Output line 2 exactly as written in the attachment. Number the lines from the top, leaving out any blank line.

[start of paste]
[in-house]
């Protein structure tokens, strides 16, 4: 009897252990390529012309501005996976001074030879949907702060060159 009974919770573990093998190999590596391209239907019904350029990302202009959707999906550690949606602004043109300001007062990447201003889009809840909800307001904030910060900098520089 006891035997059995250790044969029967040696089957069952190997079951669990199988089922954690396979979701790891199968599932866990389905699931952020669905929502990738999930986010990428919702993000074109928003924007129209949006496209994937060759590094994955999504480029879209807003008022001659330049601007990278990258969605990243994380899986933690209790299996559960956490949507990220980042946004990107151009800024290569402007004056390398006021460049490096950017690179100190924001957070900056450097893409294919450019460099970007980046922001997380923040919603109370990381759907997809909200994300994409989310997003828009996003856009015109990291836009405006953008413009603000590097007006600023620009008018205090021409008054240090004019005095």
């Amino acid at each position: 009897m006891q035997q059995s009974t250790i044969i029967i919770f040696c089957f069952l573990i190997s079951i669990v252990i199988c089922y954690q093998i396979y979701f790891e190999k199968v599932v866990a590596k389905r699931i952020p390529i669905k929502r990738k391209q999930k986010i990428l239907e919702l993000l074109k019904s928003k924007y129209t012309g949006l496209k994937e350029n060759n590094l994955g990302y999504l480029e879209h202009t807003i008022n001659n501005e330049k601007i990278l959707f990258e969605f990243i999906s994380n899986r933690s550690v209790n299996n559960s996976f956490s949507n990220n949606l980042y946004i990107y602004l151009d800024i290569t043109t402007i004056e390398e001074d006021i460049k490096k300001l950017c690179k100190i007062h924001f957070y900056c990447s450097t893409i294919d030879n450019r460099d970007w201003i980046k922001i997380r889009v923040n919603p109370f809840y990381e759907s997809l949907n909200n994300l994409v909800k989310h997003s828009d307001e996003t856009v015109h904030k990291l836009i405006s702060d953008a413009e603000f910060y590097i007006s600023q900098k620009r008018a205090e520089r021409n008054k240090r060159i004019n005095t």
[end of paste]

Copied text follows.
């Protein structure tokens, strides 16, 4: 009897252990390529012309501005996976001074030879949907702060060159 009974919770573990093998190999590596391209239907019904350029990302202009959707999906550690949606602004043109300001007062990447201003889009809840909800307001904030910060900098520089 006891035997059995250790044969029967040696089957069952190997079951669990199988089922954690396979979701790891199968599932866990389905699931952020669905929502990738999930986010990428919702993000074109928003924007129209949006496209994937060759590094994955999504480029879209807003008022001659330049601007990278990258969605990243994380899986933690209790299996559960956490949507990220980042946004990107151009800024290569402007004056390398006021460049490096950017690179100190924001957070900056450097893409294919450019460099970007980046922001997380923040919603109370990381759907997809909200994300994409989310997003828009996003856009015109990291836009405006953008413009603000590097007006600023620009008018205090021409008054240090004019005095």